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Old 16th February 2010, 04:24 AM
Fiddlesticks Fiddlesticks is offline
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Default CRT Output Emulation

Output on a CRT TV will look different from how playing on an LCD computer monitor will look. I believe that it is of historical benefit (since CRTs are becoming increasingly rare) to include the option of having the video output mimic what playing on a CRT would look like, a la Stella (an Atari 2600 emulator.
A Professor at GA Tech noticed that Stella fails to accurately emulate the look of a game and asked five of his students to tweak Stella to allow accurate video output as an option. (bogost.com/games/a_television_simulator.shtml)
If it would not be too difficult to implement I think it would be awesome to emulate the unique textures and whatnot because they would allow an emulator user to enjoy an experience as close to the original (i.e. N64 on 1990's TV) as possible.
Thanks guys, keep up the great work!
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Old 16th February 2010, 05:51 AM
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Fuck, no.

You want shit like that, stick to mame. Pj64 is about improving the experience not degrading it.
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Old 16th February 2010, 04:08 PM
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Ok, first of all arcade systems used a different raster display from what CRT TVs use, second of all it wouldn't degrade the experience since sometimes programmers rely on the specific way CRTs display to implement graphical techniques, and third of all, thank you for your articulate, constructive reply. Rinoa would be proud.
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Old 23rd May 2010, 12:22 AM
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You have to think that some people can consider that an improvement and not something that degrades the emulator and there are some valid reasons for that but before mentioning that this is something that is optional in other emulators and you can turn it off if you don't want it.

One of the reasons it is done in other emulators is simple, many of those older consoles were designed for tv and the graphics looked fairly good on tv even with the crude resolutions of the older machines because tv scan lines helped to smooth out the graphics a bit but when you look at emulators in modern LCD displays the pixels are so sharp that the low resolution graphics of those older machines becomes very apparent, way too apparent to some people's tastes including mine.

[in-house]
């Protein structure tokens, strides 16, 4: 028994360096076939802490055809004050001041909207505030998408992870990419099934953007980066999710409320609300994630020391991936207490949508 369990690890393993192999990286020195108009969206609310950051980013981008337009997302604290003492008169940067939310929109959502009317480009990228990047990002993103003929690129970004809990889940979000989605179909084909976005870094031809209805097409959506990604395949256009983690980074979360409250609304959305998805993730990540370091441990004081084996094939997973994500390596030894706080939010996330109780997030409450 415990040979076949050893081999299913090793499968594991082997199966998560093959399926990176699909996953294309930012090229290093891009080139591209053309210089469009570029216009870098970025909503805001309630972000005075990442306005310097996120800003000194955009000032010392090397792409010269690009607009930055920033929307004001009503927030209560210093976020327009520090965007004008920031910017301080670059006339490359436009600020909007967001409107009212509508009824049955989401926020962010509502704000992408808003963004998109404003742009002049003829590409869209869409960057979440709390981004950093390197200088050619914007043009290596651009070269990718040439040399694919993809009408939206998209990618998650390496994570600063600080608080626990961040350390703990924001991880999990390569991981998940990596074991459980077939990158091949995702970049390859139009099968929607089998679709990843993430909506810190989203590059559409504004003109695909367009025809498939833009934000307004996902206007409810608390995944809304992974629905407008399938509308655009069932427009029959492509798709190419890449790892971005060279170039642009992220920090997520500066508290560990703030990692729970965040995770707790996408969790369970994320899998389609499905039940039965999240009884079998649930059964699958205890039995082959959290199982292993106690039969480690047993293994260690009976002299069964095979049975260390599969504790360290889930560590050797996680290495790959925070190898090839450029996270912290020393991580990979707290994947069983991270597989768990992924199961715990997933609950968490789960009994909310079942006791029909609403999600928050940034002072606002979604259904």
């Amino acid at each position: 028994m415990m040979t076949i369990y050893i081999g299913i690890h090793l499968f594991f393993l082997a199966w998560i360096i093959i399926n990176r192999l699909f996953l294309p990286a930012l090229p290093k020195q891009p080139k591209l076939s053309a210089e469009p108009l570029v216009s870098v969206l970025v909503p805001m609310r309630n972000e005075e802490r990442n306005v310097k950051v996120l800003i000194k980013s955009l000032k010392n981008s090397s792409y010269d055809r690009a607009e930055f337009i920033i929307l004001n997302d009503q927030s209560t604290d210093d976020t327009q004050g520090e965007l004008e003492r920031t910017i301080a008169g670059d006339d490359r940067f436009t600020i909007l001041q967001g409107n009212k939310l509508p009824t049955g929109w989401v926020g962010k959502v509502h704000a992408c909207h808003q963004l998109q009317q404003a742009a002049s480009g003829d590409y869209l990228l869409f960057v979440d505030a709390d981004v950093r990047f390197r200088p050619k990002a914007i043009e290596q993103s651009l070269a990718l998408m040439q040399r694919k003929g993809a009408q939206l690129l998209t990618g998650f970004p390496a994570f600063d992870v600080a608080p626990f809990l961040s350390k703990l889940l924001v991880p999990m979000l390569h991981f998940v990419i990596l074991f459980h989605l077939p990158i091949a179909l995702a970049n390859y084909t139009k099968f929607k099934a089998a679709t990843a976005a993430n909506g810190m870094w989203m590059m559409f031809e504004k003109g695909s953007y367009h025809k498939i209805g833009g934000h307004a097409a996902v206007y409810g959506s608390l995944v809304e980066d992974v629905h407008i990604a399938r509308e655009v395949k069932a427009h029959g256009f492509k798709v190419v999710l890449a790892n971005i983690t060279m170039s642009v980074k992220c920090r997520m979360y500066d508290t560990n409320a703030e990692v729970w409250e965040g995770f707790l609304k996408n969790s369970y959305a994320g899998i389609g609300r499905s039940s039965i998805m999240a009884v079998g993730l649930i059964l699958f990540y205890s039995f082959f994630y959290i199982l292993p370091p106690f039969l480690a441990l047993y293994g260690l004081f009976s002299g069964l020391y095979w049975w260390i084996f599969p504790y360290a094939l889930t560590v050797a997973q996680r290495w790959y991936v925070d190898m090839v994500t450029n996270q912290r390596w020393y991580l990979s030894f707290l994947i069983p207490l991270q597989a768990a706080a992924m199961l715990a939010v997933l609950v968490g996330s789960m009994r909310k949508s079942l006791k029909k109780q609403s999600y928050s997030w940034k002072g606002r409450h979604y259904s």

With scan lines and/or other CRT simulations like dot triads the graphics in many instances don't look so rough because things like scan lines (ideally adjustable in percent) sort of became an a crude antialiasing for those graphics. I usually like to switch scan lines on in emulators of older machines cause it makes the graphics look kinda smoother and I prefer them like that instead of the all too apparent jaggies that they have in modern PC screens specially when you enlarge them which aggravates the problem cause it make the jaggies of the pixels look huge.

So you may wonder what place does something like that has in an emulator of a machine like the 64 when it is a 3D machine and when you increase the resolution the graphics of the emulator they just look smoother, so what use does it has in it?

The answer is that because the Nintendo 64 was a very early 3D machine and its power was limited to what was available at the time in many games it had to compromise the 3D a bit in order to provide a better visual experience and a good example of what I'm talking about is the Mario 64 game itself from Nintendo cause you can see that in order for the game to have a more detailed 3D graphics look it actually had to use a lot of 2D tricks to simulate 3D objects and that is very well known and apparent in the trees and in many other objects.

This happened because this machine was sitting right in the middle of the still ongoing transition from 2D graphics toward 3D graphics, it was a transition machine and a 2D - 3D hybrid and proof of that were the many 2D games that were also available for it and the 2D-simulating-3D games that were also available for it.

This trick payed off for Nintendo cause it made the Mario 64 game have a much more detailed appearance that if it was attempted in full 3D cause then it would have cost too much of a performance penalty in the number polygons it would have used to create nice looking objects like that.